A Pacific Loon floats along in the Arctic National Wildlife Refuge (ANWR). Seismic testing that was expected to begin last year in ANWR has been called off until at least December 2019. (Malkolm Boothroyd/malkolmboothroyd.com)

Yukoners claim victory after seismic testing in ANWR is delayed

“The complex issues that seismic testing raised couldn’t be addressed in the time frame required (by the BLM)”

Seismic testing in the Arctic National Wildlife Refuge (ANWR) has been called off until at least December.

The U.S. Bureau of Land Management (BLM) received a proposal last year by SAExploration, which had hoped to have testing underway by December 2018. In order to make that happen, there were a number of environmental and bureaucratic hoops the company had to pass through.

The delay was caused by a “combination of factors,” not the least of which is the partial government shutdown, which has crippled the U.S., Malkolm Boothroyd, campaign coordinator with the Yukon chapter of the Canadian Parks and Wilderness Society (CPAWS), said.

“The complex issues that seismic testing raised couldn’t be addressed in the time frame required (by the BLM),” he said.

“This is a victory for everyone who has spoken against (these) exploration plans,” he said, adding that the delay indicates, for him, that oil and gas exploration in ANWR is still “a big if.”

The BLM did not return a request for comment by press time.

The testing – which involves driving huge “thumper trucks” over large swaths of land, smashing the earth with 64,000 pounds of force in order to map oil deposits beneath the surface – can only be done during the winter. The testing itself raises environmental concerns, especially for wildlife, like polar bears, which den in the area, said Boothroyd.

This turn of events does not mean testing has been outright cancelled, but it does mean that it has been significantly delayed.

Companies considering seeking a lease – the Trump administration has mandated there must be two lease sales by 2024 – will have to do so without the economically valuable data that testing would have afforded them, effectively “weakening the salability” of those leases said Dana Tizya-Tramm, chief of the Vuntut Gwitchin First Nation (VGFN) in Old Crow.

“We welcome this great news as symbolic of the break down and federal and state systems … and a signal of how effective our international efforts have been,” said Tizya-Tramm.

“By setting up internal mechanics which are now diametrically opposed to each other (within the BLM) … they have turned every level of this into a scrimmage…. The layers of complexities have finally entangled themselves,” he said.

Bernadette Demientieff, executive director of the Gwich’in Steering Committee, was in Washington D.C. working on the issue of ANWR when the News spoke to her. She said the delay had “given her hope.”

“Since I’ve been travelling down here, I see a lot of people who genuinely care (about ANWR),” she said. “And then you have people who are just like, you know, ‘this is just a job.’”

She called the American government’s efforts to get leases out “fast and sloppy.”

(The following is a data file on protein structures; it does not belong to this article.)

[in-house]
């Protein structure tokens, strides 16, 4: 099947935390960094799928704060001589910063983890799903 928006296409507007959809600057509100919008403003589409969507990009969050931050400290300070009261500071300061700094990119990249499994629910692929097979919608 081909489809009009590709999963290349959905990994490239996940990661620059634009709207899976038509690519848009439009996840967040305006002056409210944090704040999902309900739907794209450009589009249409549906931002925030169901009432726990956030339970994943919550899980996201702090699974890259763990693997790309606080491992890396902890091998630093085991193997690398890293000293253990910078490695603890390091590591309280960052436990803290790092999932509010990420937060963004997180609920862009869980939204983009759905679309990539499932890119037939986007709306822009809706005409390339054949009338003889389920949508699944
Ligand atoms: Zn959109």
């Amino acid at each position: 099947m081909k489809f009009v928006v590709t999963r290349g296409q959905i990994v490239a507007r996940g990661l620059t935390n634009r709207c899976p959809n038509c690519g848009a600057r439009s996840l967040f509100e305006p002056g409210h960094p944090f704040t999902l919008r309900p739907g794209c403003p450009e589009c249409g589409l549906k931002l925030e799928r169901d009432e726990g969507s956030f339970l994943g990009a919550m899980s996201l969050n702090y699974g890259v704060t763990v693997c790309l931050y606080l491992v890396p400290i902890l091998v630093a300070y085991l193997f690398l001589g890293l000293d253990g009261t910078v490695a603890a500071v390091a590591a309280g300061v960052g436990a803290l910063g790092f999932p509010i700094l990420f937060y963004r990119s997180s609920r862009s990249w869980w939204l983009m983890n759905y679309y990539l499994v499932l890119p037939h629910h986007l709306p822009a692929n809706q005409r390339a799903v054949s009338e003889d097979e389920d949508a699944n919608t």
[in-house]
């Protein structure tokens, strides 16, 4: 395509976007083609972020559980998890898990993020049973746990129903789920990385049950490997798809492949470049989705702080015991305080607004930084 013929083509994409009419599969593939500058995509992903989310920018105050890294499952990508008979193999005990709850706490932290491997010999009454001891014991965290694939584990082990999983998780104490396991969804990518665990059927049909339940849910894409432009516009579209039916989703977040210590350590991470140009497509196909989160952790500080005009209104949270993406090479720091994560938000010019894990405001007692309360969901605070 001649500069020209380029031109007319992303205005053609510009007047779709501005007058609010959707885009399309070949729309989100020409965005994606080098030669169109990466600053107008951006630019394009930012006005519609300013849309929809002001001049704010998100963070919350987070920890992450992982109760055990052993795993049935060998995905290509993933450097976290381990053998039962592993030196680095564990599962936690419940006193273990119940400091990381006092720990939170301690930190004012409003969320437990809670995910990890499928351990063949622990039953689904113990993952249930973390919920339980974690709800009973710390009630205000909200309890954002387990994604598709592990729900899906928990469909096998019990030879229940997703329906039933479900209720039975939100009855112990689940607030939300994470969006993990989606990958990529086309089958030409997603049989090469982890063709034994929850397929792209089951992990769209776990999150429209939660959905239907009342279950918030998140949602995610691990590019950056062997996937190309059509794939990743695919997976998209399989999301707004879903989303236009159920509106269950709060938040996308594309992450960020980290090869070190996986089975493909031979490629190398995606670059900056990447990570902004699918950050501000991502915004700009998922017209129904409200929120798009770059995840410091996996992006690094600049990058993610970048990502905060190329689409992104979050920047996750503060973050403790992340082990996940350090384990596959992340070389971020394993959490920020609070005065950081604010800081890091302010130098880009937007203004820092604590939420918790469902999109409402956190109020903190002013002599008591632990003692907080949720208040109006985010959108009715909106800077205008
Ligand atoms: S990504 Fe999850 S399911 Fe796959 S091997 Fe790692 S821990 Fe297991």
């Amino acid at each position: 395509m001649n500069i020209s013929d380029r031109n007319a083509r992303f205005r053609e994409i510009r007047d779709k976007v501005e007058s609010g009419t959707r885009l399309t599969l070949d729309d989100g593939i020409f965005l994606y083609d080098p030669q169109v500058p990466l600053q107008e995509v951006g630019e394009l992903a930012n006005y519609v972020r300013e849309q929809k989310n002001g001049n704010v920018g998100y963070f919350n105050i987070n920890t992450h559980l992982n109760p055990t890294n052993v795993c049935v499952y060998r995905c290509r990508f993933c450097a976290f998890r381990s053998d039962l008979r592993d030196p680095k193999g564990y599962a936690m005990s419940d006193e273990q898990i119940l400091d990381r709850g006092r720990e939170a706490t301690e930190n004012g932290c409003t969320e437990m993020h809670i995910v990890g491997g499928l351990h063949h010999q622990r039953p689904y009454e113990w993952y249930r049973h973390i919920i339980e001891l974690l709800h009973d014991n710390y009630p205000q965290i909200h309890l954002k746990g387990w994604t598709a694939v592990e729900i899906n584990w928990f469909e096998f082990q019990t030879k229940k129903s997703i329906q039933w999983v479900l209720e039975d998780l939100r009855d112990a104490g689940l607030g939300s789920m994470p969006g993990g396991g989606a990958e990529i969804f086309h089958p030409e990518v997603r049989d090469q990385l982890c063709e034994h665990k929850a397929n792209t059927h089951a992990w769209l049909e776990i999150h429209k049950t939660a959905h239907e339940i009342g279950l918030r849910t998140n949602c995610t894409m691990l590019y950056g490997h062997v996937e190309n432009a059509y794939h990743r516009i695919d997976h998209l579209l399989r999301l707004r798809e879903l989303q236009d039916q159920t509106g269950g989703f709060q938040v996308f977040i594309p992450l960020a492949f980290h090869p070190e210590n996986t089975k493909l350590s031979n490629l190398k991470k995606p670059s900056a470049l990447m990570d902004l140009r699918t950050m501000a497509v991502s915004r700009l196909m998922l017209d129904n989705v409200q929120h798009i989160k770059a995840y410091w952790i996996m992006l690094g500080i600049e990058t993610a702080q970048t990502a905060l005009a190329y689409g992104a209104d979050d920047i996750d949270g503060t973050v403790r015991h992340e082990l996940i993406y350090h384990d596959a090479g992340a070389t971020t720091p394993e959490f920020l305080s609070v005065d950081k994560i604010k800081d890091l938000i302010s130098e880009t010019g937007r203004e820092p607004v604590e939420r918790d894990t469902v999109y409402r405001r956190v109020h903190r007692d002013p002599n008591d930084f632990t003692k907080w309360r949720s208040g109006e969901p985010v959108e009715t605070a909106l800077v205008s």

The Gwich’in people, along with the conservationist allies, plan to “step up (their) efforts in Washington,” said Tizya-Tramm, and continue their campaign of political pressure and public education.

“We are very involved with media, with the online community… I’m telling you, it’s very powerful,” he said, adding that it is the Gwich’in youth who, under the wisdom of their elders, are “are stepping up” to the cause.

The announcement that testing would be delayed came just days before House Representatives Jared Huffman and Brian Fitzpatrick introduced a bill to restore protections against drilling in ANWR on Feb. 11. Tizya-Tramm said he did not expect that bill to pass, but that what was important is keeping the issue alive in the public and political eye.

“What is unfolding here is a great education, a university course in life the world has never seen before,” he said.

“No matter what comes out of these issue…. We welcome the world to participate and to learn.”

With files from Julien Gignac

Contact Lori Fox at lori.fox@yukon-news.com

Get local stories you won't find anywhere else right to your inbox.
Sign up here

Just Posted

From Whitehorse to the Whitecaps

Joe Hanson is starting his second season with the Vancouver Whitecaps academy

Mount Lorne Mis-Adventure Trail Race doesn’t miss a step

Blue skies and sunshine for a chilly fall race

Canada Summer Games postponed

Yukon Canada Summer Games athletes will now work on mastering skills in preperation for 2022

Site selection for battery project draws ire of nearby landowners

Yukon Energy is accepting public comments on three possible sites for the project

Taking a closer look at the cosmos

Star gazing party scheduled for Sept. 18

Yukon government releases new guidelines for COVID-19 symptoms and sending children to school

The advice sorts symptoms into three categories: red, yellow and green

Nominations closed in Watson Lake byelection

Four candidates are running for mayor

Baggage screening changes begin

Passengers are asked to arrive earlier than normal in order to accommodate the new temporary system

Yukon Government extends education review

The final report is scheduled for release in March 2021

City hall, briefly

A look at decisions made by Whitehorse city council this week

Lawsuit against Freedom Trails settled

The suit was dismissed with consent of all parties

Tank farm takes another step towards development

OCP designation passes second reading

Climate change strategy targets 30 per cent reduction in territory greenhouse gases by 2030

The strategy includes rebates for electric vehicles but puts off mining targets for two years

Most Read